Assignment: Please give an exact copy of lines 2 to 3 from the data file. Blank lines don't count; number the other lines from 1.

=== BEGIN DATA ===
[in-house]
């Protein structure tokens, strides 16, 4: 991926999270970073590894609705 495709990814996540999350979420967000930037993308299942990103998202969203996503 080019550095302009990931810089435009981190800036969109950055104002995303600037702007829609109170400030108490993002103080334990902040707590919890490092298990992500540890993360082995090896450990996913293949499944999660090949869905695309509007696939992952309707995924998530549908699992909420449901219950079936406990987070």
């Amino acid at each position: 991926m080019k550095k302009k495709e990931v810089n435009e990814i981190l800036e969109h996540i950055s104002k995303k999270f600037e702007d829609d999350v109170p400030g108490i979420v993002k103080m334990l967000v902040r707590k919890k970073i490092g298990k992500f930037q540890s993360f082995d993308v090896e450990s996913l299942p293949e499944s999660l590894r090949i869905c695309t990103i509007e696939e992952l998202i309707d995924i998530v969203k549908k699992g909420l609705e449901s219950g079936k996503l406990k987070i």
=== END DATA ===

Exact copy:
């Protein structure tokens, strides 16, 4: 991926999270970073590894609705 495709990814996540999350979420967000930037993308299942990103998202969203996503 080019550095302009990931810089435009981190800036969109950055104002995303600037702007829609109170400030108490993002103080334990902040707590919890490092298990992500540890993360082995090896450990996913293949499944999660090949869905695309509007696939992952309707995924998530549908699992909420449901219950079936406990987070």
């Amino acid at each position: 991926m080019k550095k302009k495709e990931v810089n435009e990814i981190l800036e969109h996540i950055s104002k995303k999270f600037e702007d829609d999350v109170p400030g108490i979420v993002k103080m334990l967000v902040r707590k919890k970073i490092g298990k992500f930037q540890s993360f082995d993308v090896e450990s996913l299942p293949e499944s999660l590894r090949i869905c695309t990103i509007e696939e992952l998202i309707d995924i998530v969203k549908k699992g909420l609705e449901s219950g079936k996503l406990k987070i």